Today is Memorial Day, observed. It has been 34 years and seven months. Do you remember the day the music died for Alpha’s CP? It was a Wednesday, and when I think of you, I smile. I hear the elephants from “Magic Carpet Ride” and remember our pact about passing a bowl if one of us were ever hurt. I recall how you and Doc Ray tried to get me high on the litter before I got dusted off, for pneumonia!
I wish we could have become Vung Tau lifeguards as we had planned. You will probably remember that after the Army, we were going to open a Mobil station in San Luis Obispo, where we could surf, repair dune buggies and desert bikes, and maybe even sell a little gas.
I remember our LPs, when only one of us had to be outside the perimeter, but we always went together. We were sentinels and brothers: listening, but not understanding. We celebrated my 21st birthday with a firefight that night, just four days before you died, at age 19. That was the last time I saw you, and you were laughing.
In 1992, and again in 1994, I ran my fingers across your name, engraved on a monolithic black wall that is called the “Vietnam Veterans Memorial” or, “The Wall.” Sacred to many, meaningless to others, it stands in a public park across the street from Lincoln’s Memorial in Washington, D.C. It took until 1982 to get it built, with private donations, and it probably wouldn’t exist if not for the efforts of a fellow grunt, Jan Scruggs, and his reaction to a popular Vietnam War movie called "Deer Hunter", which he watched in 1979. You and 17 others from Alpha Company are listed on two granite slabs, W37 and W38, in alphabetical order, along with everyone else killed or reported missing in Vietnam on November 27, 1968.
It is appropriate that, as in death, you, Lt. Parr and Doc Ray are only inches apart. One hundred and forty panels include the names of more than 58,000 killed or missing in action. Some preceded you but more followed.
Once, in Austin, I gazed at your father’s name listed in the telephone directory, but, regrettably, I never called him. I feel sorry for your family’s loss and wish I could console them. Now that I have the courage to call, your dad is not listed anymore and may have moved or died.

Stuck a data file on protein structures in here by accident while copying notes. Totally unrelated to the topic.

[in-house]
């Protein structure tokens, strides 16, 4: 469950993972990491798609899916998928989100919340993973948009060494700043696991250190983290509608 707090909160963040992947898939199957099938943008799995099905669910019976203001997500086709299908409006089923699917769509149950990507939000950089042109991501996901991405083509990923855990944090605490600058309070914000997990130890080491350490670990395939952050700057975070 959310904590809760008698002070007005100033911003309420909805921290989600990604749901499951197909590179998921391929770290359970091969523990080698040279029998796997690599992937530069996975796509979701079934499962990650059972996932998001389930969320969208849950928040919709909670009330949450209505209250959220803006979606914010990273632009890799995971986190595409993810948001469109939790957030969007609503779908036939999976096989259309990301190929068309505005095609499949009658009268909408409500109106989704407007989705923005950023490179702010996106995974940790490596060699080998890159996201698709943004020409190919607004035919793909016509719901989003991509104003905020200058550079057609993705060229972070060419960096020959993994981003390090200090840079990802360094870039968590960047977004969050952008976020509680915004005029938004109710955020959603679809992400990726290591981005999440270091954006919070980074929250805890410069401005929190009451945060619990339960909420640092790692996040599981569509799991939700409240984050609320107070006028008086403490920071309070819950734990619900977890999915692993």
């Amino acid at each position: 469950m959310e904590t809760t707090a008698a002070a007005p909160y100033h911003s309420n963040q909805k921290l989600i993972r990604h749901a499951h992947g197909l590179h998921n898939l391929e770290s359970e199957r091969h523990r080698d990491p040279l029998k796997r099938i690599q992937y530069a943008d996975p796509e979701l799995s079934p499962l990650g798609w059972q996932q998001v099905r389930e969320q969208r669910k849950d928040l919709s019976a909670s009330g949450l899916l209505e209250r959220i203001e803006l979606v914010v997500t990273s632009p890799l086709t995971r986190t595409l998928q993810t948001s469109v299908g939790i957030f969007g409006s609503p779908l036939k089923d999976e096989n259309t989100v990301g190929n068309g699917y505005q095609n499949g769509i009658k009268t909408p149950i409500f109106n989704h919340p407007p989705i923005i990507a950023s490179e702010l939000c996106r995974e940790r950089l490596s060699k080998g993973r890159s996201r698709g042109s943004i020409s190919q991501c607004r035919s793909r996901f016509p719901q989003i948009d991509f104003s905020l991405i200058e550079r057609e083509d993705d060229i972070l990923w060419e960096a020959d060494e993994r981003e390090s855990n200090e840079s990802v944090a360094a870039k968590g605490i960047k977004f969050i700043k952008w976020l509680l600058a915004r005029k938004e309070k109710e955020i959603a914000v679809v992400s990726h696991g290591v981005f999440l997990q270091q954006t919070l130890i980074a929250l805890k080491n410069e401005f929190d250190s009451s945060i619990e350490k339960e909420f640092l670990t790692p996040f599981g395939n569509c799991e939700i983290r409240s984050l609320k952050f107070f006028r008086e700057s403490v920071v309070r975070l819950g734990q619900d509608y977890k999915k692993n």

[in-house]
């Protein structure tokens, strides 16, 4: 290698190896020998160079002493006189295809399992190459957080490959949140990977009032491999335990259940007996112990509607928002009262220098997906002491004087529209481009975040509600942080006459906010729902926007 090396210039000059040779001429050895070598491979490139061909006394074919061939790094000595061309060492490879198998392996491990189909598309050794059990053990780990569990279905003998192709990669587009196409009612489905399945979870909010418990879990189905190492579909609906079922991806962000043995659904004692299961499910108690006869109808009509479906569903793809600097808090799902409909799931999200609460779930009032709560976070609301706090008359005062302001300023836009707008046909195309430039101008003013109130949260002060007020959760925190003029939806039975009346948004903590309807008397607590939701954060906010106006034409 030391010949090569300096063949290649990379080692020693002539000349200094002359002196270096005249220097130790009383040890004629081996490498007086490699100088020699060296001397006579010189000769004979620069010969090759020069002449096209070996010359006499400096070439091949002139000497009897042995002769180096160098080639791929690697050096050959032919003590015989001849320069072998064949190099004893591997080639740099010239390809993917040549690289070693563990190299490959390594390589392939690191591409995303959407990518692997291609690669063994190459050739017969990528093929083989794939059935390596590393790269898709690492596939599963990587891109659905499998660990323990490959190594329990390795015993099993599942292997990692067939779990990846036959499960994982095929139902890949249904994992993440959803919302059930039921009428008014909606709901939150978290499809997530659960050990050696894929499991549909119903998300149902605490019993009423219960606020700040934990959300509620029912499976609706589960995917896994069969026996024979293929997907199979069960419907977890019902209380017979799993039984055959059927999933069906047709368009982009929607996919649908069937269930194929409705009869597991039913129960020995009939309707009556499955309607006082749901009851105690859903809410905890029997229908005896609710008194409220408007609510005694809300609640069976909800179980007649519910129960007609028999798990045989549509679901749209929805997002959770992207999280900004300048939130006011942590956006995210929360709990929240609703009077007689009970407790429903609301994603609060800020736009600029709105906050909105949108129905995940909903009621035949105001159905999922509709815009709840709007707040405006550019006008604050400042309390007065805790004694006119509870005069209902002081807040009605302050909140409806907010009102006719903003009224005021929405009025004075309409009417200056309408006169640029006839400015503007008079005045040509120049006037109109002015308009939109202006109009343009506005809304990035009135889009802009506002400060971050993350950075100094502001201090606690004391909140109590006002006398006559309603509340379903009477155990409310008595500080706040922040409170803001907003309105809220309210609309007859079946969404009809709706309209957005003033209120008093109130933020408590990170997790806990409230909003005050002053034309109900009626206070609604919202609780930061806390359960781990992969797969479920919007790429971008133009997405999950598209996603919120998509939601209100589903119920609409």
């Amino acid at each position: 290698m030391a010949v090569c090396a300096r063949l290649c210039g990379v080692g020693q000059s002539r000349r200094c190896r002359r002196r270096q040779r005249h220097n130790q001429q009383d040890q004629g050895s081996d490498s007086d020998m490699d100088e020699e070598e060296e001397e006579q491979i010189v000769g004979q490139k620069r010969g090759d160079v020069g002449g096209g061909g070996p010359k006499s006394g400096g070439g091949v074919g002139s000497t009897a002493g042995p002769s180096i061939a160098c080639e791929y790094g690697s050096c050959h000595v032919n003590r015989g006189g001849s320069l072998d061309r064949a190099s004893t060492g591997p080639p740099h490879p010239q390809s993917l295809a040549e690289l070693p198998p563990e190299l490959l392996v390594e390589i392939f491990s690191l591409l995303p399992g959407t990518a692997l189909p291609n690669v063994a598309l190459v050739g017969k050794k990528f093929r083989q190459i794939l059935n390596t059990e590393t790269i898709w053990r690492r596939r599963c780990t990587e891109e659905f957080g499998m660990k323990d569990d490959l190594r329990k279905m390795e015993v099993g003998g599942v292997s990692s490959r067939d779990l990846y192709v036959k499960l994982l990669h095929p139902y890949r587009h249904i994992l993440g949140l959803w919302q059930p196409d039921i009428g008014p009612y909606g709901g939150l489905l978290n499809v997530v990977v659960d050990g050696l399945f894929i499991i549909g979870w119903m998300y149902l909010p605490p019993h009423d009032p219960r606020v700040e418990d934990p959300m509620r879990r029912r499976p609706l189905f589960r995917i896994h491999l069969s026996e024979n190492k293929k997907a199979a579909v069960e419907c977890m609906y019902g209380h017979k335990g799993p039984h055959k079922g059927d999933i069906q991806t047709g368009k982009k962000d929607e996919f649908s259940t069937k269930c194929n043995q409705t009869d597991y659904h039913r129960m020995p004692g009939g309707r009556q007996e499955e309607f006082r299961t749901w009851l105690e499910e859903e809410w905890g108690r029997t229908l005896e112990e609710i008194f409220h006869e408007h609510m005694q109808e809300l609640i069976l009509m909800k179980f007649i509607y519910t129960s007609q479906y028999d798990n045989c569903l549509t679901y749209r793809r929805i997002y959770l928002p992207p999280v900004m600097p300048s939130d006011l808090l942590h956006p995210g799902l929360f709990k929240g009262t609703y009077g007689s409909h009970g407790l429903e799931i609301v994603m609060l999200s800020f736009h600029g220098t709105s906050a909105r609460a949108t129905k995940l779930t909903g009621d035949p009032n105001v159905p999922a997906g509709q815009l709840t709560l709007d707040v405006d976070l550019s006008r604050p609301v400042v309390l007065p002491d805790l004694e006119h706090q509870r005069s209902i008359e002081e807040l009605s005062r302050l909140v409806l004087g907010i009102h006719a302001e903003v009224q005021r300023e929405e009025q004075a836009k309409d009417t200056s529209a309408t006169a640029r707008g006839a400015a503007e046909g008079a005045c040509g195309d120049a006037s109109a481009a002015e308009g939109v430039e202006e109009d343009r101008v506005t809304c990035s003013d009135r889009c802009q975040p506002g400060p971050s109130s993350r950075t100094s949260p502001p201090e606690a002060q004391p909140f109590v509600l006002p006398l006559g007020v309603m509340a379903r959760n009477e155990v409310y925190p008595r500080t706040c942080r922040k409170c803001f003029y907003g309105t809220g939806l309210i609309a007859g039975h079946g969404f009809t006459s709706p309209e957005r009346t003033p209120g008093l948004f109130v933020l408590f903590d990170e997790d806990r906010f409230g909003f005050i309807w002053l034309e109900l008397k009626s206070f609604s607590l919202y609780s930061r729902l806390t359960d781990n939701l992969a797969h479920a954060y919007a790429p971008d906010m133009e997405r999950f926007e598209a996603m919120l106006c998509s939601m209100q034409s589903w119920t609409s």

On March 29, 1973, the last U.S. ground forces departed Vietnam with little ceremony. Twenty-five months later, April 30, 1975, South Vietnam surrendered. The 7th NVA, remember those people, were part of the force occupying Saigon, renamed Ho Chi Minh City. It is reasonable to believe that some of the same enemy soldiers we fought ended up drinking in the same Tu Do bars, getting hustled by the same bar girls! There are stories about the drugs, drinking and prostitution eventually corrupting the Communists, too. Capitalism had the last laugh.
In a VA treatment center, they asked me to write this “grief” letter to say “good bye,” but I do not choose to do that. Your smile and your spirit will always live with me. I think of you every day, and especially during my most cherished experiences, for example, when John, my son, was born.
Two years ago, I went snow skiing from a Huey helicopter in the Selkirk Mountains of British Columbia. ‘Up, Up and Away’’ played through my mind every time we lifted off, and I could feel your physical presence as though you were again sitting beside me. I don’t listen to Steppenwolf on purpose, but it still gets radio air play and I can visualize the grin on your face when those elephants started trumpeting. I really miss you, and I am struggling to “Keep Up the Fire.’’
After you died, I did not want to be a lifeguard anymore. I got home okay on January 18, 1969. After bumming around until 1972, I settled into a comfortable and successful career in the radio broadcasting business working in New York and Dallas. In 1989, I quit my job and moved to Colorado to become a ski instructor.
Mercifully, I did not hear your radio transmissions the day you died, but I heard some gruesome accounts of the battle. Alpha had 18 KIA and 36 WIA, and we lost some slicks and their crews. There was no react force to help you that afternoon, like this is NEWS to you!
The next day they found no dead NVA but worked out that some REMF plotted the wrong LZ and you landed inside an L-shaped ambush of heavily reinforced positions instead of behind them. It was probably an oversized platoon of regular NVA, with at least one anti-aircraft 51-caliber plus half a dozen RPG-7s and B-40s. They did not even scavenge up our weapons, except maybe a Missing M-60, and they cut the handsets off all the PRC-25s.
In 2000, I was diagnosed with PTSD, a kind of delayed reaction to combat stress. In therapy, I am beginning to feel a little better about the Vietnam experience. I have heard that Vietnam veterans have the highest suicide rate in history of returning U.S. combat soldiers.
You are still my best friend, and I am thankful for the eight months that we spent together. I am learning about letting go of my sorrow, but I am not letting go of you. I hope you are with God, but where ever you are, I pray that I will end up there, too.
When my dog, Mo Fat Chi died in 1988, I prayed that he could join up with you and that one day we will all be together again, wherever they send the dead Vietnam vets and their pets. The counselors at this hospital are caring and competent, and they are teaching me about “letting go,” but you do not need to worry. I will never let go of my memories of you.
May God bless you always. I pray that you rest in peace. Thank you for being my friend. Keep your powder dry.
Your brother in combat.